Appeals court lifts stay on coal-hauling rail project in Alaska

Reversing an Oct. 1 order by this court, a three-judge panel at the U.S. Ninth Circuit Court of Appeals on Nov. 28 lifted a stay of a U.S. Surface Transportation Board (STB) of a coal-hauling railroad line project in Alaska backed by Alaska Railroad Corp.

Environmental groups had appealed a November 2011 STB order approving construction of this new rail line segment. The appeals court on Oct. 1 had granted a stay on that STB order while the environmental group appeal was argued out.

In a Nov. 21 brief filed with the court, the Alaska Railroad argued: “If the emergency stay issued by the motions panel remains in place until a written decision is issued in this case, it would have a cascading effect that would delay the Port MacKenzie Rail Extension project for a year, at a cost millions of dollars and over 100 jobs. The panel that heard oral arguments in this case—unlike the motions panel—has had the benefit of a full opportunity to consider the merits of Petitioners’ claims, and is able to judge the propriety of a stay order on that basis. Should the panel conclude that Petitioners are unlikely to prevail on the merits, it has full authority to vacate the motions panel’s stay and prevent the unnecessary harms that would attend a continued delay of the Port MacKenzie Rail Extension project. Intervenor-Respondents Alaska Railroad Corporation (‘ARRC’) and the Matanuska-Susitna Borough (‘the Mat-Su Borough’) are respectfully requesting that the Court exercise its power by lifting the emergency stay imposed by the motions panel.”

The panel in lifting the stay on Nov. 28 concluded that petitioners no longer satisfied the standard for issuance of a stay. “This court initially determined that petitioners raised a ‘serious question’ regarding whether the Board complied with the National Environmental Policy Act in determining the ‘purpose and need’ of a proposed rail line and that the balance of hardships tipped in petitioners’ favor,” the Nov. 28 decision said. “However, upon further review of the record, the panel concluded that the Board’s ‘purpose and need’ statement complied with the Act and that petitioners no longer raised ‘serious questions’ on this point; and the balance of hardships no longer tipped sharply in the petitioners’ favor.”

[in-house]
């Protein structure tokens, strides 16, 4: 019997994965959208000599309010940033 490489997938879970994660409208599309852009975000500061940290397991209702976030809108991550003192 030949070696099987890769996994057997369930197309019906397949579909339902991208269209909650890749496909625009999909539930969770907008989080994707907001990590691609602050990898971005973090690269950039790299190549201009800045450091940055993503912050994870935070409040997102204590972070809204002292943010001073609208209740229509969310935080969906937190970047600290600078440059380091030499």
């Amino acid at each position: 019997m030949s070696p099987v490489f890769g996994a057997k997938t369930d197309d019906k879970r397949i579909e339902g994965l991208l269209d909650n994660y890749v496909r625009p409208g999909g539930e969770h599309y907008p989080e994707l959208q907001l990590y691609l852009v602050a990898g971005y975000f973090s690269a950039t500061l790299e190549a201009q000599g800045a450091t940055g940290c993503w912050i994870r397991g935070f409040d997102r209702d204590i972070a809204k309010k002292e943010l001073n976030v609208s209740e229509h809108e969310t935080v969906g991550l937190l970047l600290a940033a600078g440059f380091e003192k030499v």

In a Nov. 9 brief, ARRC told the court: “Three significant things have changed since the Order issuing the emergency stay in this case. First and most significant, oral argument on the merits of Petitioners’ claims was held on November 8, 2012, and the case was submitted for decision. Second, on November 6, 2012, the voters of the State of Alaska approved a bond issue that provides additional funding for the Port MacKenzie Rail Extension. Third, on October 5, 2012, the same three entities who are Petitioners in this case filed a lawsuit in the United States District Court for the District of Alaska directly challenging the Corps of Engineers permit that originally prompted their emergency motion in this Court. As discussed in detail below, each of these changes argues against the continuance of the emergency stay.”

ARRC is planning to construct a 35-mile rail line extension from its main line near Willow, Alaska, to the large bi-modal bulk materials facility at Port MacKenzie. Among the commodities that could potentially be transported on that line is coal headed for the export market. Despite the board’s approval last year, ARRC’s ability to proceed with staged construction of this project was constrained for many months by the fact that it had not yet acquired a Clean Water Act Section 404 permit from the Corps. On Sept. 10, however, the Corps issued its permit.

ARRC plans to proceed with construction of the Port MacKenzie Rail Extension in eight stages, or “segments.” So far, only one of the eight contracts has been awarded, which is the contract for construction of Segment 1, the Nov. 9 ARRC brief said. When the Corps issued its Clean Water Act permit, ARRC authorized its Segment 1 contractor to proceed with all permitted activities. The most recent schedule that ARRC received from its contractor indicated that the majority of filling activities authorized by the Corps permit in Segment 1 would commence in February 2013. Some preliminary work, such as grade preparation and bridge construction, was expected to occur before the end of the year.

Two other segments, Segment 3 and Segment 6, had been set to go through the public bidding process in September. Work on these segments was expected to begin in the spring of 2013, with Segment 3 being completed by the end of 2013 and Segment 6 being completed in 2014. In light of the passage of the bond measure by Alaska voters, ARRC further plans to bid out Segment 4 in January 2013. The remaining project Segments (2, 5, 7 and 8) are anticipated to be under contract in fall 2013. Track construction (Segment 8) is not anticipated to be complete before the end of 2016, at which point rail operations over the entire new line would begin.

About Barry Cassell 20414 Articles
Barry Cassell is Chief Analyst for GenerationHub covering coal and emission controls issues, projects and policy. He has covered the coal and power generation industry for more than 24 years, beginning in November 2011 at GenerationHub and prior to that as editor of SNL Energy’s Coal Report. He was formerly with Coal Outlook for 15 years as the publication’s editor and contributing writer, and prior to that he was editor of Coal & Synfuels Technology and associate editor of The Energy Report. He has a bachelor’s degree from Central Michigan University.